I had an interesting conversation the other day with an old friend about a Facebook chatroom that entertained only audiologists talking about things that they would not share in a public forum. Things like peculiar or difficult patients, office problems, and other issues that, shall we say, are either inappropriate or just plain nasty. My friend and I decided that, while these sorts of conversations are interesting and sometimes may be informative, they are inappropriate in any public setting. Some of the topics are dangerous as well as insulting. Most of these issues should not be discussed at all except in rare circumstances.
Hey, you say, a closed forum on the web is not public and we all have the right of “free speech” and can say what we want as long as we don’t divulge critical identifying patient information. Not so fast, compadres. See if you can come up with a good counter argument or justifying reasons if a patient or other interested person were to look into your chatroom. Like trying to take a peacock onto an airplane as a “support animal”, when common sense fails, regulations and ethics should rise to fill the gap.
Speaking as one who has had private emails “discovered” in a couple of litigated matters, I have come to conclude that there are fewer “private” places than one would think. And, certainly, any place on the web is not nearly as private as one would like. Recall that the DNC, some credit score companies, several retailers, Facebook, and even the FBI, NSA, and other government security agencies have had their privacy exposed. With that kind of threat, what would make anyone think that “chatroom” postings are all that undiscoverable?
Social media has given great powers to individuals who wish to promote their private thoughts, their political views, their joyous undertakings, and evidently, their criticisms, jests or rumors about others. I am not an attorney, but it doesn’t take much legal experience to arrive at an opinion that some of this activity might be labeled as inappropriate opinion or even slander. While it may be a small thing in most of the media postings, these types of activities may constitute more than that when posted by a “professional” on any type of website—public or private. Beyond violating at least the spirit of HIPAA, the expressions in public media may also constitute a misdemeanor or felony when the brunt of criticism or humor involves even an unnamed patient. It certainly is not professional and that in itself would seem to make it unethical.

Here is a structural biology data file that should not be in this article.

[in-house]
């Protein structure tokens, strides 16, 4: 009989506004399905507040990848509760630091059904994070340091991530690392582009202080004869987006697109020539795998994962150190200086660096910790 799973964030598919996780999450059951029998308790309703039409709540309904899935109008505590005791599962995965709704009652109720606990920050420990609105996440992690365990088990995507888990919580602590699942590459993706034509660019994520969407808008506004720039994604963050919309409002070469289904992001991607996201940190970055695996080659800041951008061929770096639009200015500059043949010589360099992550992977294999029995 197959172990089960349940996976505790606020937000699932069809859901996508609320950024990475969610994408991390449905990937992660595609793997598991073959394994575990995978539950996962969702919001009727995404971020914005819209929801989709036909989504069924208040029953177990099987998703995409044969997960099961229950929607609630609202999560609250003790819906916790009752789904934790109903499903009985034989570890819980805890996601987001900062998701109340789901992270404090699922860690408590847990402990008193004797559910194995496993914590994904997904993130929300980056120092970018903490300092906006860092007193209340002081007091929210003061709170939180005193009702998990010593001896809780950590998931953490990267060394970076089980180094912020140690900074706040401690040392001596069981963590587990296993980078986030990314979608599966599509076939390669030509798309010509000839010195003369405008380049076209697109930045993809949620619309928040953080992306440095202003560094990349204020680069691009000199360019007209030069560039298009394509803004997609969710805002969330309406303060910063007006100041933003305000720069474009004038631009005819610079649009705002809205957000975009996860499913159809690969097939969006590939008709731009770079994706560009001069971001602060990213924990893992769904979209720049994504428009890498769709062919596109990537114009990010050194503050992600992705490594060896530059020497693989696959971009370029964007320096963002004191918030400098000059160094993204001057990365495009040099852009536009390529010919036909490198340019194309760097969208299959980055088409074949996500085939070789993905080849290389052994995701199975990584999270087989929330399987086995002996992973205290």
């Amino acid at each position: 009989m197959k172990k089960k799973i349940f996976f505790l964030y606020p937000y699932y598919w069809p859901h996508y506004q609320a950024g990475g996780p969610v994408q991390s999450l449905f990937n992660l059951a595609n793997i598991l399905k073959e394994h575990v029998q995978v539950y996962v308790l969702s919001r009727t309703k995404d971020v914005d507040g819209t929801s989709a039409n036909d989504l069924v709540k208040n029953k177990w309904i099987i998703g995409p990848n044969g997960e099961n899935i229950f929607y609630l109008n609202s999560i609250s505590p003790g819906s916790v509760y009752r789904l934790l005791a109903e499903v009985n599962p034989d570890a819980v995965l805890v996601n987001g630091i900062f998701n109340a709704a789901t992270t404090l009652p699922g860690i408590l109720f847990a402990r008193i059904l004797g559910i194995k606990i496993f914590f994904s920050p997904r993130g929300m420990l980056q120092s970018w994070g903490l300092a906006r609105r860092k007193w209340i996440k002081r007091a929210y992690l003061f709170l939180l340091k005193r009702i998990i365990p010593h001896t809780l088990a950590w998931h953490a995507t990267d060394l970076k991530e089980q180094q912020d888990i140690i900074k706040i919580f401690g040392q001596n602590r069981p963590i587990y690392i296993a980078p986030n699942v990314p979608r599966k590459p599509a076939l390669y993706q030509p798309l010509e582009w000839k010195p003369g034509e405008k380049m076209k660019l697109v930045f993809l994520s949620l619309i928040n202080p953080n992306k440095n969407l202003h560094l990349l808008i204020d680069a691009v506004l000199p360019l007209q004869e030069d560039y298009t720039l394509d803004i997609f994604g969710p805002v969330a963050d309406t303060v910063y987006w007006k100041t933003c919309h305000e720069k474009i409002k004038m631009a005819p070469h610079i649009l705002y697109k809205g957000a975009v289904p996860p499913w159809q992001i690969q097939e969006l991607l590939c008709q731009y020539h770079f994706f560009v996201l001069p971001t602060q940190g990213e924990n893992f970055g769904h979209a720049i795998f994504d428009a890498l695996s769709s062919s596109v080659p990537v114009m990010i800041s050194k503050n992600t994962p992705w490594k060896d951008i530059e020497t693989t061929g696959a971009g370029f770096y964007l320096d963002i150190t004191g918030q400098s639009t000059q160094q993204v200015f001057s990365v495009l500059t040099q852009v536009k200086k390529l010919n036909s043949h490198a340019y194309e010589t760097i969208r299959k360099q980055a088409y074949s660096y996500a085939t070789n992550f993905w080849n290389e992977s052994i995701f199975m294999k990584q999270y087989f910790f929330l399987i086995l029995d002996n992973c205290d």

Students and co-workers have commented that the best parts of professional meetings were the informal discussions that took place outside the presentations and classrooms. That’s probably still true. Professional discussion among colleagues is one of the best ways to learn. However, one of the first things professional colleagues should realize is that with professional status comes professional responsibility. There are rules, regulations, and boundaries that should be obvious and without need to itemize.
Finally, most do not need to be reminded that for every benefit, there is a cost. That is, with the benefits of additional clinical and professional autonomy and added professional recognition that was sought (and is being achieved) comes the cost of increased personal and professional responsibilities. If this chatroom or similar situations still exist, it would be wise of those involved to engage in thoughtful reconsideration.